Keats, wormwood, gates and health springs

This day in London history: on 18 December, 1795, the poet John Keats (who was born on 31 October) was baptized in the church of St Botolph-without-Bishopsgate. The church is mentioned as early as 1212, when it was called Sancti Botolfi Extra Bishopesgate, though worship on the site dates back to Roman times. Edward Alleyn was also baptized here, as was an infant son of Ben Jonson.

Bishopsgate takes its name from the ‘Bishop’s Gate’, an entrance to the city for the Bishops of London, and probably named for St Erkenwald, Bishop of London in the 7th century.There were seven original ‘gates’ as part of London Wall: Aldgate, Aldersgate, Bishopsgate, Cripplegate, Ludgate, Moorgate, and Newgate.

The churchyard adjoining the buildings runs along Wormwood Street, also part of the route of the original London Wall. At one time the land here was kept free of houses, and the land along the line of the old London Wall was allowed to grow wild. One of the wild flowers that grew here was wormwood; this herb, used to flavour vermouth and absinthe, was said to have gained its name because it grew up in the path followed by the serpent when he was evicted from Paradise.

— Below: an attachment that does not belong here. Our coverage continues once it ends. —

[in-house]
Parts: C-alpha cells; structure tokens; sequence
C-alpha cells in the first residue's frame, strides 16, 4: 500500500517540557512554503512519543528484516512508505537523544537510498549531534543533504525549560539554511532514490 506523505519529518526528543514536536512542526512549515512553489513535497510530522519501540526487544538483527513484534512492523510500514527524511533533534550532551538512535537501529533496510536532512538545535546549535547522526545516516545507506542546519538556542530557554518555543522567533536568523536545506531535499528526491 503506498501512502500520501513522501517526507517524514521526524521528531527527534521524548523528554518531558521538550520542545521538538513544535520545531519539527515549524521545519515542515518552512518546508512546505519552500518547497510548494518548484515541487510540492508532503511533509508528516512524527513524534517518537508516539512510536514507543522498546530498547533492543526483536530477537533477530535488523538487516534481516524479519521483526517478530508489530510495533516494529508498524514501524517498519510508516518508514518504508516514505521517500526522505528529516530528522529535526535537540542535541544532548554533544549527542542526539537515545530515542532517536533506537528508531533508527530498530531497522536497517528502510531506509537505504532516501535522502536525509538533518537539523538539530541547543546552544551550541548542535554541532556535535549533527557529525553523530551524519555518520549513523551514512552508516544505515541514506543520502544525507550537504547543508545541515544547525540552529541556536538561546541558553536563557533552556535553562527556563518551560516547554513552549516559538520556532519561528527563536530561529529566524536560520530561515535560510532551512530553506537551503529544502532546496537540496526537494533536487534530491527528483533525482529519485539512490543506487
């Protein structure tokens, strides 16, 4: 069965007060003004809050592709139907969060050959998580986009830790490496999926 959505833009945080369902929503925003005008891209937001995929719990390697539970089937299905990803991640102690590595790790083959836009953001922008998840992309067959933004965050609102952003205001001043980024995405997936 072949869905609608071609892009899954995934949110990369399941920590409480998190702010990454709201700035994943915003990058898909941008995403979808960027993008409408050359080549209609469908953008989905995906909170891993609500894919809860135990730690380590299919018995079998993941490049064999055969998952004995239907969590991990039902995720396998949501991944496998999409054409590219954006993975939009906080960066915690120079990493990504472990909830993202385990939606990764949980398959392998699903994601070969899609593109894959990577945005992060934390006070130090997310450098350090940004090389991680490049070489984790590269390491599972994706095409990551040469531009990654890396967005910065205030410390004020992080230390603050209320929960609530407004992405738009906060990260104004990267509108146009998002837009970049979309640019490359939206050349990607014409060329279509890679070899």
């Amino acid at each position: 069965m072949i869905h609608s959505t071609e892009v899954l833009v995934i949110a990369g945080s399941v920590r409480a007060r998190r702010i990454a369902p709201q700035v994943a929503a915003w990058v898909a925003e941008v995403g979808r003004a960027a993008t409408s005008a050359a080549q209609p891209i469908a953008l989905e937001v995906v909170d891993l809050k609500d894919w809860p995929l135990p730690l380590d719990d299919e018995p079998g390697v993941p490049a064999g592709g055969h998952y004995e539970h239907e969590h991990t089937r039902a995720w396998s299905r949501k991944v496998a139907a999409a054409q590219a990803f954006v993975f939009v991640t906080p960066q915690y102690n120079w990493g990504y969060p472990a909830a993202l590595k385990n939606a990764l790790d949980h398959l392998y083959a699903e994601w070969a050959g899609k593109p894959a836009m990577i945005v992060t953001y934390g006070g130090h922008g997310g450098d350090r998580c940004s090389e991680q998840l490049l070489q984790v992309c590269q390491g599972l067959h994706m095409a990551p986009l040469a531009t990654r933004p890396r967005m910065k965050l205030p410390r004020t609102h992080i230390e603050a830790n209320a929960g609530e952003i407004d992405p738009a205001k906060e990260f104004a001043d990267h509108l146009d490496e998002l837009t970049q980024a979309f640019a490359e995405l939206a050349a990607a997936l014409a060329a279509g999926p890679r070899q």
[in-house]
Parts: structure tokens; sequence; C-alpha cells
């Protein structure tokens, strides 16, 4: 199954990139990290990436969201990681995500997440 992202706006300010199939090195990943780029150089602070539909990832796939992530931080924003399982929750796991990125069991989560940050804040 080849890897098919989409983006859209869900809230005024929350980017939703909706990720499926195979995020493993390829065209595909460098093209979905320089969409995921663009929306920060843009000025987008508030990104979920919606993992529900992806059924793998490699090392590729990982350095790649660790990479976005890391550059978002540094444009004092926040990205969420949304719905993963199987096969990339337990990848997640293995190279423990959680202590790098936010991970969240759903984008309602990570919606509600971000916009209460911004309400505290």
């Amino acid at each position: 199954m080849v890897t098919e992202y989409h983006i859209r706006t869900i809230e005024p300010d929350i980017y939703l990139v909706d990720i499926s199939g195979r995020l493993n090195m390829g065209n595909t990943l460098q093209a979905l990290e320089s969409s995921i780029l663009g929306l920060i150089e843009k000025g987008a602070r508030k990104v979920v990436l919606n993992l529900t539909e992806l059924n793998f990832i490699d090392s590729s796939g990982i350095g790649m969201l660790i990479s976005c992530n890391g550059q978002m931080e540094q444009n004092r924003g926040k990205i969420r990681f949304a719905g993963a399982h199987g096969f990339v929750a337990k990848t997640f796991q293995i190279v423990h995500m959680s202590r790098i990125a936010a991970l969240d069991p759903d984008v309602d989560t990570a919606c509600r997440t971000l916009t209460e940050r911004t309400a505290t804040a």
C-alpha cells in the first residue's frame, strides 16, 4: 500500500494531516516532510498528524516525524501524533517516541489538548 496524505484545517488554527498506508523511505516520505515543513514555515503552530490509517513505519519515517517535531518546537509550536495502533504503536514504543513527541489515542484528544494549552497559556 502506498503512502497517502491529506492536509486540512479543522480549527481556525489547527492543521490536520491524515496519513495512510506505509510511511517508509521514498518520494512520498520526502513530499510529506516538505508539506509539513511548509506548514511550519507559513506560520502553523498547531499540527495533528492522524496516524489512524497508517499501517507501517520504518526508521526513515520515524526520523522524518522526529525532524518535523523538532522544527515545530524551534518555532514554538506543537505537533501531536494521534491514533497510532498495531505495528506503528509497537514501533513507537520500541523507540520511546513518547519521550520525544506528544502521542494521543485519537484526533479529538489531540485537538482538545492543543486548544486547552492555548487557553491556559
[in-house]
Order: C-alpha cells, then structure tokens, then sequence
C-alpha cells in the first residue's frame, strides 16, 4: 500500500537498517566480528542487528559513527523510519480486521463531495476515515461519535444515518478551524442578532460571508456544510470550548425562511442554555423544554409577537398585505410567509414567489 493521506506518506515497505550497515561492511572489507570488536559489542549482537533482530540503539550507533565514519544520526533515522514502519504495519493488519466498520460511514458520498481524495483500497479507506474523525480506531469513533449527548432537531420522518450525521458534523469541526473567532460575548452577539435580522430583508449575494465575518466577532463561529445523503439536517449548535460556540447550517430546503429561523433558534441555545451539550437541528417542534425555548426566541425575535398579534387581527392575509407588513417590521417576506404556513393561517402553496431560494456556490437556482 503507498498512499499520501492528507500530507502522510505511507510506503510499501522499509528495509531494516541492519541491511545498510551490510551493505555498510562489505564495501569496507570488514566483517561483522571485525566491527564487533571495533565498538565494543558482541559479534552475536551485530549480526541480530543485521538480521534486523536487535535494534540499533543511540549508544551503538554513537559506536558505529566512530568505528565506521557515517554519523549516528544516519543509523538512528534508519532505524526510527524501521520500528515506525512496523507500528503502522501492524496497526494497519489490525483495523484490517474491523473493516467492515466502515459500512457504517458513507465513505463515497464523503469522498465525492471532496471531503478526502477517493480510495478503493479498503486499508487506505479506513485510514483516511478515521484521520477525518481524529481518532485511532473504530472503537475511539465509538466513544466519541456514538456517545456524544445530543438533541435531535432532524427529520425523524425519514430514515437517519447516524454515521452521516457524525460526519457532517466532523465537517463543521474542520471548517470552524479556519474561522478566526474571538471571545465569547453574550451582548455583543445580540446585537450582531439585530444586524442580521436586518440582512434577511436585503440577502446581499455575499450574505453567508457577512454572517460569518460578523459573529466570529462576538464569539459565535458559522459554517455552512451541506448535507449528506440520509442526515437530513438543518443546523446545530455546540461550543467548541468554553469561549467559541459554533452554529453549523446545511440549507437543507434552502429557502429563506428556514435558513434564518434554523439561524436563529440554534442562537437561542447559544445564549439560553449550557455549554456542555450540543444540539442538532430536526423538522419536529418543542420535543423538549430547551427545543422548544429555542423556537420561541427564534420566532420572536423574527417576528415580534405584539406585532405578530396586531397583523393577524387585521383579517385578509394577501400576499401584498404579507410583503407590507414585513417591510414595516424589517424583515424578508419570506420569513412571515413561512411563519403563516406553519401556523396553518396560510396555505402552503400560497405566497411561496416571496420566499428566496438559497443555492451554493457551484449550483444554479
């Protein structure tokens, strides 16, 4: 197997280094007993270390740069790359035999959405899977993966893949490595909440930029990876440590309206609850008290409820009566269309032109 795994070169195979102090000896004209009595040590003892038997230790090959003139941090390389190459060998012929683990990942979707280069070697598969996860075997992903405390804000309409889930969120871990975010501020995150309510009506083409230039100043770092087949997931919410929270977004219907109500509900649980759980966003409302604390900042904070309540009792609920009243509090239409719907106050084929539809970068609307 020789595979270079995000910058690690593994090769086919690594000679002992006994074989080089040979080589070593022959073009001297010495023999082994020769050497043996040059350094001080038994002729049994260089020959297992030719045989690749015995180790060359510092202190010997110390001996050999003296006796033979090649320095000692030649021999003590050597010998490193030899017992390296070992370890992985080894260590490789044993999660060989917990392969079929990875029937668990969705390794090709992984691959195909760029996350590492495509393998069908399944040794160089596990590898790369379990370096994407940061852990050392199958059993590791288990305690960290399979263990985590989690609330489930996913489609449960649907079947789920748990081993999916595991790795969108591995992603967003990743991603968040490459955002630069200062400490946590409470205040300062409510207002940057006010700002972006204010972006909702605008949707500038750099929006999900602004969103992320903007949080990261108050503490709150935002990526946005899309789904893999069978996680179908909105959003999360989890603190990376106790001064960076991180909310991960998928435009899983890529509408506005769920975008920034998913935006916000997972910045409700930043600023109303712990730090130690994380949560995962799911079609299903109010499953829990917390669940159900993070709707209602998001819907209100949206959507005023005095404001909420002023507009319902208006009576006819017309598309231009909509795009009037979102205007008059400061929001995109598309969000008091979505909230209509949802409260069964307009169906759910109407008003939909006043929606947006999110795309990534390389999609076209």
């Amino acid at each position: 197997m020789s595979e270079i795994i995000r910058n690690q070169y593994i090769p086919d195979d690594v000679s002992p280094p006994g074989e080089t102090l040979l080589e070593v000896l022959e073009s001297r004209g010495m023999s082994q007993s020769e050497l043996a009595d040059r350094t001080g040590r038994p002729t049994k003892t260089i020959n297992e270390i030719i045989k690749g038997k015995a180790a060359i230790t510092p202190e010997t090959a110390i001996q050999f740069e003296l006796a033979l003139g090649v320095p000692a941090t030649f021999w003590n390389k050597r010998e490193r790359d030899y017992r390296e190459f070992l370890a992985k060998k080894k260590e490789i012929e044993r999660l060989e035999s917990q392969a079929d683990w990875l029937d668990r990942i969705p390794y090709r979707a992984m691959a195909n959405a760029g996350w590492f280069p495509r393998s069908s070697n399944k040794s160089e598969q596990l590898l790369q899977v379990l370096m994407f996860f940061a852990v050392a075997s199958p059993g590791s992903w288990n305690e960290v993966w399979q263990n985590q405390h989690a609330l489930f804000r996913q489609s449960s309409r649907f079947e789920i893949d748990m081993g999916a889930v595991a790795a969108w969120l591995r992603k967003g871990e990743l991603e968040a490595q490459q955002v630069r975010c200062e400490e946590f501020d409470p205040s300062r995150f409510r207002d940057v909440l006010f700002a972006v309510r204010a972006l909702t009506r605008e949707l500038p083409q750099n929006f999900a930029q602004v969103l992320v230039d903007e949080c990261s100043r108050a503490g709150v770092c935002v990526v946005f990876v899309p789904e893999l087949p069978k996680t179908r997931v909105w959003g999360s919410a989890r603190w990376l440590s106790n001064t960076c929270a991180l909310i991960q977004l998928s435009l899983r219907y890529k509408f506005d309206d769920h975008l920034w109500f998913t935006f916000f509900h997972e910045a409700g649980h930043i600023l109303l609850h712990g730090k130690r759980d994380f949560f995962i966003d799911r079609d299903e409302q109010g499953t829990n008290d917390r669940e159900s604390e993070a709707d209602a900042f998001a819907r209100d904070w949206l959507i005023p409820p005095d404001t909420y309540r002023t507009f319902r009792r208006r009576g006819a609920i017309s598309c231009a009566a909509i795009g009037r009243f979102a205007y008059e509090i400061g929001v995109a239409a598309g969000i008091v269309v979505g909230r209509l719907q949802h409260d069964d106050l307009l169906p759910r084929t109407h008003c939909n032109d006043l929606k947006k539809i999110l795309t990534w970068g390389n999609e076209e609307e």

Although Keats went to medical school in London, his heart was that of a poet, and he finally abandoned the studies that would enable him to become a member of the Royal College of Surgeons. He moved to Hampstead (where the poet Samuel Taylor Coleridge also lived) and lodged initially in Well Walk.

Well Walk takes its name from the medicinal waters of Hampstead, which was once the health centre of London: in the 18th century it was still very much a rural area and waters from the Chalybeate Springs, for the wealthy Londoners, were every bit as good as those in Bath. The springs are still there, no longer potable, however, and covered over. Legend has it that the springs arose on the spot where a monk, who was carrying a bottle of the Virgin Mary’s tears, tripped and spilled his precious cargo.

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